Launched in January this year, Honda CB300R added a new style of motorcycle to Honda’s India lineup. Honda calls it the Neo-Sports Cafe, but what does that mean exactly? To be quite honest, I don’t really know but I’m guessing it’s a hint of classic and a dash of modern, but what I do know is that it does look good. Honda has been playing in the quarter-litre segment for years now with the CBR250R. In fact, it was one of the only two proper quarter-litres in India when this segment began about seven years ago. Now, Honda 2Wheelers is expanding its portfolio and things are looking good. However, the CB300R is entering a segment – a price bracket if you will – which has really strong players, so the question is, will it overcome the competition?
The very first aspect of a motorcycle or anything else at all really, is what meets the eye. Honda CB300R has that covered very well with a compact appeal that gels well with a streetfighter style motorcycle design. One look at this motorcycle and you’re thinking ‘hmm, this must handle well’. But does it? We’ll get to that.
The CB300R gets all LED lighting which only makes it look better as the sun sinks below. The fuel tank has creases that should help if you do wish to scrape your knee, however, I’d say that the switchgear quality could be better.
Stance and comfort
The second aspect you tend to notice about a motorcycle is how you feel on it once astride. Honda CB300R promises a comfortable riding stance with a relaxed posture for the arms and legs. However, it is only when you set off you realise, the footpegs hinder leg movement while in very traffic jams. If they were very slightly rear set, they’d help in the riding stance as well. The positioning of the handlebar instills a committed riding stance but is not supported by the positioning of the foot pegs.
Moving on to the most important bit – what’s it like to ride? To put it in a nutshell, the Honda CB300R does not instill the rider into aggressive riding. It wants to be taken easy and smoothly. What impressed me the most of this motorcycle was the way it handles – very nimble, very light and agile on the handlebar and so it makes filtering through traffic quite easy.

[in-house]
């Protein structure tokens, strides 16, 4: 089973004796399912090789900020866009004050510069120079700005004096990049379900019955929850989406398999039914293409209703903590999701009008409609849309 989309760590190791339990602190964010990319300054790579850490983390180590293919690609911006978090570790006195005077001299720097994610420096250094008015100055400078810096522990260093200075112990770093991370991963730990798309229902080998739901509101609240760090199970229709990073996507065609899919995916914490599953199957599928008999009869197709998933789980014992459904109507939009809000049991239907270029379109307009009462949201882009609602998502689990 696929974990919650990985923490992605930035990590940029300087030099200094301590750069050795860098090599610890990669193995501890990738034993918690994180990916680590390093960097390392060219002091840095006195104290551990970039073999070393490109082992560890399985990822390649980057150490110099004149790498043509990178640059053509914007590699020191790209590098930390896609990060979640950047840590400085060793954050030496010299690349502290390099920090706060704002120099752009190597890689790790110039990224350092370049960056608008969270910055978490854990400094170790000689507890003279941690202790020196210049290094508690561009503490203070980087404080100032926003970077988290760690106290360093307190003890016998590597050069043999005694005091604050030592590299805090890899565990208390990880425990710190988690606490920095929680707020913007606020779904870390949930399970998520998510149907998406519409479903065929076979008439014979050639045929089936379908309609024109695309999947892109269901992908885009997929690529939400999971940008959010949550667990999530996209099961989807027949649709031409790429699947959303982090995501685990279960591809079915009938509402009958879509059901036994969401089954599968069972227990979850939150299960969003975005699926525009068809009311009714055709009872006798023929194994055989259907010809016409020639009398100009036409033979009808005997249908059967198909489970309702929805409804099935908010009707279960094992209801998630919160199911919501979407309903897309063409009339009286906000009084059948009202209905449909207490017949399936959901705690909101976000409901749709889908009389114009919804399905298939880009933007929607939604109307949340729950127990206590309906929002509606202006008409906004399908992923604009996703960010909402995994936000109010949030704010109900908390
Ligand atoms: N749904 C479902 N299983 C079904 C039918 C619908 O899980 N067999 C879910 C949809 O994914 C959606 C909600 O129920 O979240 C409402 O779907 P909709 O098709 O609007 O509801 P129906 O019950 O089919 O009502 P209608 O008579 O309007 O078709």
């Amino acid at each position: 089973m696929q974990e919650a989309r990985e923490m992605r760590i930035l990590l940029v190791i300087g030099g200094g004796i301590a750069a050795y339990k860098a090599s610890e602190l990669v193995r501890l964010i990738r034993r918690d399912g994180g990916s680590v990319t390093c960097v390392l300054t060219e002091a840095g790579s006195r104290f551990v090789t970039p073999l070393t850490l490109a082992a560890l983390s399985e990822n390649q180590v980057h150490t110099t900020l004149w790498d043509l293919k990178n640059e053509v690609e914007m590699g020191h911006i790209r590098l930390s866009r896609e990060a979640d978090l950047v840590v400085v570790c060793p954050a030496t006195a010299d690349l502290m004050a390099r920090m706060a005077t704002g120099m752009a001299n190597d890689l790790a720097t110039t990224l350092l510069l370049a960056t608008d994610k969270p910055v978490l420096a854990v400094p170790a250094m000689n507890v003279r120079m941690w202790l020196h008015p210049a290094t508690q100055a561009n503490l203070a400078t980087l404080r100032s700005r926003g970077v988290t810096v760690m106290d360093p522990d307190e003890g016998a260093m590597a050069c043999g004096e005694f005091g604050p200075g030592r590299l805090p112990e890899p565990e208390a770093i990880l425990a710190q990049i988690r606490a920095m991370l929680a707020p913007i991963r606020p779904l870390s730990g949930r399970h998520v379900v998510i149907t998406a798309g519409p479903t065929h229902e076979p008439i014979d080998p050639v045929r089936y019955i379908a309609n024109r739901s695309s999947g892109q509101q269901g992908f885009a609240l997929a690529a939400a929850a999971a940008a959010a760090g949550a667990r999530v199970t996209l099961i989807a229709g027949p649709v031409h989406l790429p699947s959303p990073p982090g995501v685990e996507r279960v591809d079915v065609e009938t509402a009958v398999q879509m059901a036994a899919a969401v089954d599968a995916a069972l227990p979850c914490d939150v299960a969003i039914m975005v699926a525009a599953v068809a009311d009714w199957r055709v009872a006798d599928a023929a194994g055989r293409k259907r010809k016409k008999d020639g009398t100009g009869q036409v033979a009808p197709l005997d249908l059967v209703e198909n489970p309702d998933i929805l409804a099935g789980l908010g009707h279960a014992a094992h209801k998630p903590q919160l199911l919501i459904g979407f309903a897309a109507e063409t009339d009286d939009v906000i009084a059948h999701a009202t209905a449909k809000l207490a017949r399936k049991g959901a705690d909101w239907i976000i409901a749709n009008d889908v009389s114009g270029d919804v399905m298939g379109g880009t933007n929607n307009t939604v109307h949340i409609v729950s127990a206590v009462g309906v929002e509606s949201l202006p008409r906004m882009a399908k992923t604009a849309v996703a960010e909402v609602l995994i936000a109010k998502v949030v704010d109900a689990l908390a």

Honda CB300R is not particularly a fast motorcycle or a very quick one at that. However, that’s the point, the Neo-Sports Cafe aims to deliver comfort over speed, so you can go longer distances on it with ease. The engine is very refined in lower RPMs and delivers exactly what I expect from Honda. However, in mid- and higher RPMs, the vibrations tend to turn into quite a concern.
|Engine||286.01cc liquid-cooled single-cylinder|
|Power||30 hp at 8000 rpm|
|Torque||27.4 Nm at 6500 rpm|
|Fuel system||Fuel injection|
|Ground clearance||151 mm|
|Kerb Weight||147 kg|
|Seat height||800 mm|
|Fuel tank capacity||10 litres|
|Brakes (front)||296 mm|
|ABS||Dual channel ABS|
|Tyres (front)||110/70 R17|
|Suspension (front)||USD telescopic|
|Price||Rs 2,41,329 (ex-showroom, Delhi)|
The CB300R is capable of speeds of up to 150 km/h and a bit beyond as well depending upon the weight of the rider and how correct you get your gears. Point being, it can go fast if you need it to. The exhaust note is rather subdued but it does make an effort in peak RPMs.
Suspension and brakes
Since we were on the subject of comfort, let’s talk suspension setup and Honda CB300R’s is on the squishier side of the spectrum and it absorbs slight undulations on the road rather well without transferring much to the rider. Brakes have ample bite in them and the ABS is effective without intrusion. However, braking can be improved on a lot with better tyres which would also instill more confidence on corners.
Speaking of cornering, the CB300R remains very planted and stable when leaned over but I still think that a better set of tyres will make the deal. The frame allows a sturdy disposition to the motorcycle under hard braking and while leaning.
The modern side of the Neo-Sports Cafe includes a fully digital instrument cluster which is very informative and remains clearly visible in daylight as well. It gets a dual-channel ABS (anti-lock braking system), which never really makes its presence known unless required. The headlamp, tail lamp, turn indicators are all LED, but the throw of the headlamp isn’t very promising and could be a downer if there are no street lamps present.
Honda CB300R certainly delivers on the new when it comes to design and along with it makes for a very comfortable ride. It should make a great everyday commuter with the capability of heading out for longer distances at times, keeping a promise to keep the ride fun no matter in the city or while touring.
The CB300R is, however, competing with the likes of KTM 390 Duke which isn’t all that expensive in comparison and is much more powerful with proven prowess in handling as well. I’d say the CB300R is not running on the same ground as its competition but a parallel one.
With better tyres, and improved engine refinement, the CB300R can be a product much better than itself and the next edition will surely have all these matters tended to. But until then, if you’re looking for a motorcycle that looks sheer fantastic, is comfortable for every day and prolonged usage, isn’t intimidating but even so is fun to ride, the CB300R fits the bill quite well.
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